What does the Brexit mean for the European and British logistics markets?

The Britons voted for the exit from the European Union by a narrow majority of 51.9 percent in a referendum on 23 June 2016. Scotland and Northern Ireland are against leaving. Critics fear serious consequences for the British economy.

The Brexit has an impact on both the British and the Europeans. New foundations must be laid between the EU and the United Kingdom, since the economic and political effects must not be underestimated.

a) Economic effects:

Economic instability, which can drag on for years, is inevitable. The Bank of England expects the British economic output to shrink by 8 percent within a year. In comparison, in the past financial crisis it fell by 6.25 percent.

The European parties are also drawing consequences from the withdrawal: almost half of British exports go to the EU. Four of England’s five largest export destinations in 2017 were EU countries, namely Germany, France, the Netherlands and Ireland. 189 billion worth of goods were shipped to these countries.

For example, Germany would not be overthrown by the Brexit, but would be hit. The United Kingdom, with a positive foreign trade balance of 120 billion Euros per year, is one of Germany’s top five partner countries. The close trading relationship between the Germans and the British makes it clear that an orderly exit procedure is advantageous for both partners.

b) Political effects:

The Brexit will also trigger further domestic debates in the future: It is not the whole kingdom that agrees to withdraw. The break-up of cohesion was evident after the election results. Despite the size and power of the state, there is the possibility of being involved in EU policy as a third country, which also means that as a third country they have no influence on political decisions. Following the withdrawal of the United Kingdom, there could be a domino effect. Dissatisfied EU countries could follow their lead.

c) The effect of this on logistics:

14 percent of EU companies working with British suppliers had already withdrawn parts of their business from the British Isles at the beginning of the year. 42 percent of the EU supply chain managers surveyed believe that British products do not stand out from other products and that it is therefore possible to consider abandoning these products.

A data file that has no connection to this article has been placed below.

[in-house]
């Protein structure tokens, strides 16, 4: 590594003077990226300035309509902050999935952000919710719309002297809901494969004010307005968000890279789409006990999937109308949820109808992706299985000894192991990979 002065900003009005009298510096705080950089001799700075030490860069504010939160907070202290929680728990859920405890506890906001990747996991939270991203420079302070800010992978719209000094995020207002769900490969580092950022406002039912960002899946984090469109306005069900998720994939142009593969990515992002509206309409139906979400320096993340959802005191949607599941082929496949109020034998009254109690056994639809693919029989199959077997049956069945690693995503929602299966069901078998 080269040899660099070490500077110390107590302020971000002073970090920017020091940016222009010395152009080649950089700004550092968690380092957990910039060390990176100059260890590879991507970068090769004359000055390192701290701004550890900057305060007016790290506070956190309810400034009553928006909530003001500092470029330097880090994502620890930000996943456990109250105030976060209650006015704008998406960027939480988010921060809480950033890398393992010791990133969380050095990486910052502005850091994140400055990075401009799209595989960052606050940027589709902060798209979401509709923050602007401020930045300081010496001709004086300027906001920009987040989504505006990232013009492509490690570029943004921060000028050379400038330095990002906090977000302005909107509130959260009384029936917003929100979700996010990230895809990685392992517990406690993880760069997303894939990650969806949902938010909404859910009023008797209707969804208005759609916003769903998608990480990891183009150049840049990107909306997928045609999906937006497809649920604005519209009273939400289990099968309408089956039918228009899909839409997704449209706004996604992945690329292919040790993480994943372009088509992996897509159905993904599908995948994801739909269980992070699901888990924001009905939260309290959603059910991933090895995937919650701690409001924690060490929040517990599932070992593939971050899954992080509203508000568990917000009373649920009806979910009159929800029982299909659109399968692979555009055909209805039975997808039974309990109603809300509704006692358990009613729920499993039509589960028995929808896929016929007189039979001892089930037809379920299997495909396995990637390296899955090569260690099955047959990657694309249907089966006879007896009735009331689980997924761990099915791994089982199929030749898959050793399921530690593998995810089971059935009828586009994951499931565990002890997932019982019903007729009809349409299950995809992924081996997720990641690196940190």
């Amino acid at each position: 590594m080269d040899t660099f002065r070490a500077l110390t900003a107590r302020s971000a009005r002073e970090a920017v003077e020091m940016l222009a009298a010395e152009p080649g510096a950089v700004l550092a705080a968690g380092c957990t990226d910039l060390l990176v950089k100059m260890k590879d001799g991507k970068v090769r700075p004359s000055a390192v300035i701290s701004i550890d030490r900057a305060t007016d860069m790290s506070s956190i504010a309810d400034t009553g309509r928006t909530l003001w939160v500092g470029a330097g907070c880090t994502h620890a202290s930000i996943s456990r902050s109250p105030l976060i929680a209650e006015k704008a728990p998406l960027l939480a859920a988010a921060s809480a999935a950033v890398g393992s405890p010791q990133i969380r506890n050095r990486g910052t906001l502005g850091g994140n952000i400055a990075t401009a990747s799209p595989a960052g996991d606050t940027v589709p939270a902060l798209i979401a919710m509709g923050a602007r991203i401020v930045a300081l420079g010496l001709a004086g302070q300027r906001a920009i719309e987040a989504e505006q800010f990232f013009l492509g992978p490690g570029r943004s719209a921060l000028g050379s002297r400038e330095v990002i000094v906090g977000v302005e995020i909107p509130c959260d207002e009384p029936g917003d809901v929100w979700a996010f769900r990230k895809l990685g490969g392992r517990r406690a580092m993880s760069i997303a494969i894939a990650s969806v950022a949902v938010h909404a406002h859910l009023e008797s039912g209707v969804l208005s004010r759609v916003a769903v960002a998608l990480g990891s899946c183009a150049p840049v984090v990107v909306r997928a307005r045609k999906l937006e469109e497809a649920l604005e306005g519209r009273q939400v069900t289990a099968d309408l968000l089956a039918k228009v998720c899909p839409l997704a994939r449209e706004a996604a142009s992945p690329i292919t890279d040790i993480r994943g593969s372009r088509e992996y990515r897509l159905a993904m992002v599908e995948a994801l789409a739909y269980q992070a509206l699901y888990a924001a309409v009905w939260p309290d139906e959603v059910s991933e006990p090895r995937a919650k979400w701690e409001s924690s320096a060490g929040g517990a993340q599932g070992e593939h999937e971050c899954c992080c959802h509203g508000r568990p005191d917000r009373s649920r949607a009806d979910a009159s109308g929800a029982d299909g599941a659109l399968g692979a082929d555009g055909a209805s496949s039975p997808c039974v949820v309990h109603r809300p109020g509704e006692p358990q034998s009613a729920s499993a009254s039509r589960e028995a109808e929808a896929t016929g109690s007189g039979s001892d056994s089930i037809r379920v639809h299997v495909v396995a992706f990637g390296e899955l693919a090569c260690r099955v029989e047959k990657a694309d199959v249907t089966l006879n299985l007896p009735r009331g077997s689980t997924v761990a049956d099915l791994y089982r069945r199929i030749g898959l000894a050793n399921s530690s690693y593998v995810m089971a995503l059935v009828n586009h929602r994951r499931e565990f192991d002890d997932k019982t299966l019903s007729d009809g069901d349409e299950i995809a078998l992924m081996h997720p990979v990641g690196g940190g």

The white paper 2018 by the service logistics company Carousel Logistics came to the conclusion that German companies are much more optimistic than British companies. 69 percent of the companies expect an unchanged success after the Brexit. Half of the companies in both countries state that they have not yet started to prepare their supply chain for Brexit.

Almost 50 percent of the businesses in both countries are unsure about what precautions need to be taken for Brexit. Various companies (27 percent in the UK, 21 percent in Germany) consider relocating parts of their supply chain from the UK to continental Europe. DIHK President Eric Schweitzner warns that many companies will be insecure as a result of their departure, jeopardizing just-in-time production and supply chains. Brexit can create further obstacles: Customs duties can be imposed again, which can lead to a direct increase in costs for logistics companies. In addition, the port of Dover warned against charging customs duties, as they could lead to a delay in handling. A customs check of two minutes per truck alone can lead to a traffic jam of over 30km. This can result in problematic delays in delivery processes.

The British should leave the EU on 29 March 2019. Theresa May and EU heads of 27 governments agreed at a recent meeting to reschedule the withdrawal to April 12, 2019. If the British parliament decides against the date, the UK will have to submit a new proposal until then. Among other things, the previous agreements promise legal certainty so that EU citizens in Great Britain and Britons on the European continent can continue living largely as before even after the Brexit.

But in order for the UK to continue enjoying the benefits of the EU domestic market, there are several trade agreements that can be concluded with the EU. For example, the UK could have a similar agreement to Norway, which is a member of the European Economic Area (EEA). Nevertheless, the UK would have to bear the resulting obligations and waive any say in negotiation processes.

Economic and logistics experts are increasingly concerned about the consequences if Brexit takes place unregulated. Precise solutions have so far only been discussed, but not determined. It is not known how companies are to proceed specifically. Some companies want to prepare themselves as best as possible for an emergency and increase their storage capacities in the United Kingdom. However, some large companies are already withdrawing from Great Britain or planning to stop production as soon as the UK is leaving the European Parliament.

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